A need for clear Catholic leadership
Published: Thursday, December 8, 2005
Updated: Wednesday, January 9, 2013 18:01
The Boston College administration is now finding out what happens when you try to please everyone rather than staying true to one particular principle. The gay/lesbian/bisexual/trans-gendered community is outraged about the University's cancellation of the "safe zone" dance it had planned for last week and, in a way, I can't blame them. The reason they're angry is the same reason I'm surprised BC actually cancelled the dance. For the three-and-a-half years I've been at BC, the school has taken steady, ease-into-the-hot-tub steps to give the green light to the GLBT community. It started with the group Allies, then maybe the Lesbian and Gay Faculty, Staff, and Administrators Association (I'm not too sure of the chronology of these groups), which might not be an official University group, but which BC acknowledges and gives access to on its Web site. Then the school modified its non-discrimination policy to protect those of any sexual orientation, this as a result of what many portray as the earth-shattering Rally for Equality last spring. BC did all this, but I'm not sure what it will allow and what it won't. I don't know where it stands on the issue of homosexuality because it doesn't stand in one place. I guess it stops short at allowing a social event where people would make manifest their sexual orientation by dancing with members of the same sex. But who would have known? Who can ever guess where the school's administration will ultimately come down when decision time comes on affairs having to do with this issue? The school is wishy-washy. It can lead certain members of the community on, to the point where they think they can have a dance, but it can't go all the way because its conscience is hampered by some vague notion that it must, in some way, resemble a Catholic school. The message BC sends is that it is not proud of what the church teaches. It will not make a loud, clear pronunciation of what Catholic doctrine says about homosexual persons. The fruits of this can be seen in the confused Catholic students around campus who do not know their faith because they are not being properly guided. Look no further than the opinion section of The Heights on Monday: "BC is an incredible institution because it remains faithful to the Jesuit ideals of 'men and women for others' and social justice for the greater glory of God - not because it follows church doctrine to the letter." See, it's not just an orthodox Catholic who believes BC is very permissive when it comes to expounding what the church teaches. But look at what the editors of The Heights are saying in this editorial of theirs(!): Jesuit ideals are separate from, and kinder than, church teaching. I would hope most people on this campus understand that the mission of the Society of Jesus is one and the same as that of the Catholic Church, but if this point does not get across (and the atmosphere on campus suggests there is serious confusion about this), I can blame it on nothing except BC's failure to properly instruct its students. In closing, I would just like to make clear something that always seems to need clearing up when it comes to the church's stance on homosexuality, which, by the way, is that homosexuals are to be treated with the same dignity and respect as any other person deserves, but that homosexual actions cannot be condoned. A teaching that is difficult is no less motivated by love. On the contrary, challenging standards show a desire to call people to something higher and show a belief that they can achieve it. It's the same tough love parents show their children because they know what's right for them and because they want them to be all they can be. It's a teaching that takes guts to say but works out in the end. I hope BC will begin to have the guts to clearly communicate what the church teaches on this, and all subjects, and to act in accordance with those teachings. If not, I hope BC will allow "safe zone" dances, awards ceremonies, bingo nights, etc. rather than stay on the fence.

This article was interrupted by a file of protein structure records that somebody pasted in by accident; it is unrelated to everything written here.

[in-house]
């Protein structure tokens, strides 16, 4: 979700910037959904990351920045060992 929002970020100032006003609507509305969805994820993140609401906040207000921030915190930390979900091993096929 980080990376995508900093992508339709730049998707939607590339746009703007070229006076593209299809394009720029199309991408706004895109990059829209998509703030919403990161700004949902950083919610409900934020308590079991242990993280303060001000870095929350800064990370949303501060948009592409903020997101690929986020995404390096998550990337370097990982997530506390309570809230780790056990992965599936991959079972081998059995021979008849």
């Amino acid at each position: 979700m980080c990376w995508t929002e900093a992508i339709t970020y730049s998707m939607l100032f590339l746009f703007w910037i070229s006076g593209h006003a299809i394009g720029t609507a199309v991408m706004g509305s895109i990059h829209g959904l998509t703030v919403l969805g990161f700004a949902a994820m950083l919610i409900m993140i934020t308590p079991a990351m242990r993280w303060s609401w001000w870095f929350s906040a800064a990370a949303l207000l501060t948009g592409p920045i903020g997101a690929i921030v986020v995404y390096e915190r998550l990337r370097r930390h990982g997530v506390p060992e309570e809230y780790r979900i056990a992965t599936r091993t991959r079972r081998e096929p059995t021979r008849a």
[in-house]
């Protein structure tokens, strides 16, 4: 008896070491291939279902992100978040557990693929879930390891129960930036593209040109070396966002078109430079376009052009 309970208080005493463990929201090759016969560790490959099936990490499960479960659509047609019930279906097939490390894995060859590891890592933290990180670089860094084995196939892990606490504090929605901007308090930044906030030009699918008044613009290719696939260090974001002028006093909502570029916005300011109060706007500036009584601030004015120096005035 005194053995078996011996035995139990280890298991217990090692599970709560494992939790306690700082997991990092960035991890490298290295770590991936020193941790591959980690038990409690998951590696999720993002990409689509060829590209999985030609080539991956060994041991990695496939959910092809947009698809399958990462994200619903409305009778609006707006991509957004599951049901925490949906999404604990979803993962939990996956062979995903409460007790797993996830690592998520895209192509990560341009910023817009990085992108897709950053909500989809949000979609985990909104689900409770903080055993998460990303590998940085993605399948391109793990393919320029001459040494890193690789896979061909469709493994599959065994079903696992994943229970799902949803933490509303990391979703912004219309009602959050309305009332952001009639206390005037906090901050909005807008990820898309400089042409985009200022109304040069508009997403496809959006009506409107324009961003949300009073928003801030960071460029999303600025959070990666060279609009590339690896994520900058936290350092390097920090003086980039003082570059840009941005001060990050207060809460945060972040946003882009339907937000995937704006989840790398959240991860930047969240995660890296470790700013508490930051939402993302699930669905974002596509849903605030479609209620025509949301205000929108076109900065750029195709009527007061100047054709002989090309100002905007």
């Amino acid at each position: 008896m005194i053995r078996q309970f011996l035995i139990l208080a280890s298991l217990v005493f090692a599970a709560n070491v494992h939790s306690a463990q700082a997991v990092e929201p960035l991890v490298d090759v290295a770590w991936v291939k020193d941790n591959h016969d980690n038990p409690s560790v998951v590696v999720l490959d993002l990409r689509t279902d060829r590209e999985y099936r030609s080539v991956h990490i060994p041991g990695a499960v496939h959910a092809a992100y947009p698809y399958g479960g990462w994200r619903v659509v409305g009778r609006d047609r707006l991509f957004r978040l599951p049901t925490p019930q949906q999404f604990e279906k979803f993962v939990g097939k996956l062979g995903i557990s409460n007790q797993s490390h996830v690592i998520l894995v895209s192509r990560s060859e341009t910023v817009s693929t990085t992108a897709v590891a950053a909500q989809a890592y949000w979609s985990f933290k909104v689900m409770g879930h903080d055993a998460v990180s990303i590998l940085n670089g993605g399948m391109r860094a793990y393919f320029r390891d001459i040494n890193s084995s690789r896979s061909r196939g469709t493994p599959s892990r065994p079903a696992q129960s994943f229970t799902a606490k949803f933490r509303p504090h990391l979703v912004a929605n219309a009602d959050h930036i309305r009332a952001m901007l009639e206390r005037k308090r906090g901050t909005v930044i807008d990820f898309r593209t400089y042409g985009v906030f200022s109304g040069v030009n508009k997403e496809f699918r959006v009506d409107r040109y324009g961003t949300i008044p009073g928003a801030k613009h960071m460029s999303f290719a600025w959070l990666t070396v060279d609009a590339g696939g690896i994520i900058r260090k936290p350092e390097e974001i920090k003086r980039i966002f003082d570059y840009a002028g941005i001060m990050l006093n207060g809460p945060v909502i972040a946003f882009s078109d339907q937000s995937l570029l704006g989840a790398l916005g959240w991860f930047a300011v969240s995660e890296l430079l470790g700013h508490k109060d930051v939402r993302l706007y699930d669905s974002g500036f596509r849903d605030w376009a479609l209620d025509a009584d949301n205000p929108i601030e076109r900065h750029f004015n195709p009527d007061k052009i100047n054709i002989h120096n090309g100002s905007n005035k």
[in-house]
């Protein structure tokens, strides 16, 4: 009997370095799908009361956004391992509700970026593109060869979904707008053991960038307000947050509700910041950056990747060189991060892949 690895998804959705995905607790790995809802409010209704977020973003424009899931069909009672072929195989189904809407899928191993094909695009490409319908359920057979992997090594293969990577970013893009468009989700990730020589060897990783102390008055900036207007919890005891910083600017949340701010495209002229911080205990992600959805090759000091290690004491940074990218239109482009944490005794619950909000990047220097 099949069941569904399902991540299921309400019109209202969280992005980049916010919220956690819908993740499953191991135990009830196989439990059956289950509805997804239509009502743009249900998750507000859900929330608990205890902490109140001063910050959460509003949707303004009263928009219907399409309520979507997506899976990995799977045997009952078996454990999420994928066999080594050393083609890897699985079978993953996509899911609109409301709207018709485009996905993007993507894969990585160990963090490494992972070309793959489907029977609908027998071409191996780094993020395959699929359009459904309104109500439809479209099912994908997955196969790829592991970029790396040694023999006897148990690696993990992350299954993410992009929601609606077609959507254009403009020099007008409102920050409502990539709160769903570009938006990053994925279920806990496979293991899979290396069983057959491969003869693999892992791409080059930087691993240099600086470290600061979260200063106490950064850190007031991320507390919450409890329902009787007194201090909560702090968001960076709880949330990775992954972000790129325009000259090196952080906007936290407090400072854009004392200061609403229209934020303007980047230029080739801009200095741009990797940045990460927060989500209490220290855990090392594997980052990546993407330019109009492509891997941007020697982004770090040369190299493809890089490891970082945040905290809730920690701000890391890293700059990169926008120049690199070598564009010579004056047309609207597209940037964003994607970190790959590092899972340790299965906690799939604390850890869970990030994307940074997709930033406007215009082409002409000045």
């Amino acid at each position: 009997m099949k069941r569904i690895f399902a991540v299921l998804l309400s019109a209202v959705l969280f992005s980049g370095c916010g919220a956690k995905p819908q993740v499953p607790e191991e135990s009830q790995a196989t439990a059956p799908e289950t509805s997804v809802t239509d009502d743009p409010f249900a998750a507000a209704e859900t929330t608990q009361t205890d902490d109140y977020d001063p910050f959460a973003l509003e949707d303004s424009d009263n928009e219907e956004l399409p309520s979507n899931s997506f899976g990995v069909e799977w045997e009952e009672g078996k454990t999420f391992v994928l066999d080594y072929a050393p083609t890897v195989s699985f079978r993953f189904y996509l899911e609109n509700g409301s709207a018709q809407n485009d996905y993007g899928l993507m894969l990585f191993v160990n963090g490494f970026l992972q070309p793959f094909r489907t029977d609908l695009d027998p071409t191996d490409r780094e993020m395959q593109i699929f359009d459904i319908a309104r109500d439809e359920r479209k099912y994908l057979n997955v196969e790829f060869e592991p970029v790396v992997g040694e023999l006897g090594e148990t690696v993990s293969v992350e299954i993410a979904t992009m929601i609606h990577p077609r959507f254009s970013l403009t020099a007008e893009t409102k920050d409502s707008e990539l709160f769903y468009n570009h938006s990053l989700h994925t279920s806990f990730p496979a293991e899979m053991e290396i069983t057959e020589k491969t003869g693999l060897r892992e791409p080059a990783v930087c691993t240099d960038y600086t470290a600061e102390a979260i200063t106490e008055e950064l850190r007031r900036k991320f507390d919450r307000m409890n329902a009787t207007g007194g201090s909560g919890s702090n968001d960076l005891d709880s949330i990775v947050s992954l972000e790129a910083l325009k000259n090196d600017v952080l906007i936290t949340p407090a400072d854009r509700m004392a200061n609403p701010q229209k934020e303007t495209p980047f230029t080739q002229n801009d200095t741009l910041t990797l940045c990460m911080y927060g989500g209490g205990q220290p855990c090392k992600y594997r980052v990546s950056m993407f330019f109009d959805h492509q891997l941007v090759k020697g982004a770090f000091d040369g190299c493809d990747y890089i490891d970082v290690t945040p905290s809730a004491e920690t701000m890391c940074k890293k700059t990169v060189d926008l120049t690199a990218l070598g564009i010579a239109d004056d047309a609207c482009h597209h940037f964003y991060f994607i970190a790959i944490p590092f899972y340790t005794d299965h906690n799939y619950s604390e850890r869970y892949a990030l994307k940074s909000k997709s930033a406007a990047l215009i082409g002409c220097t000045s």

Matt Collier is a senior in the College of Arts and Sciences.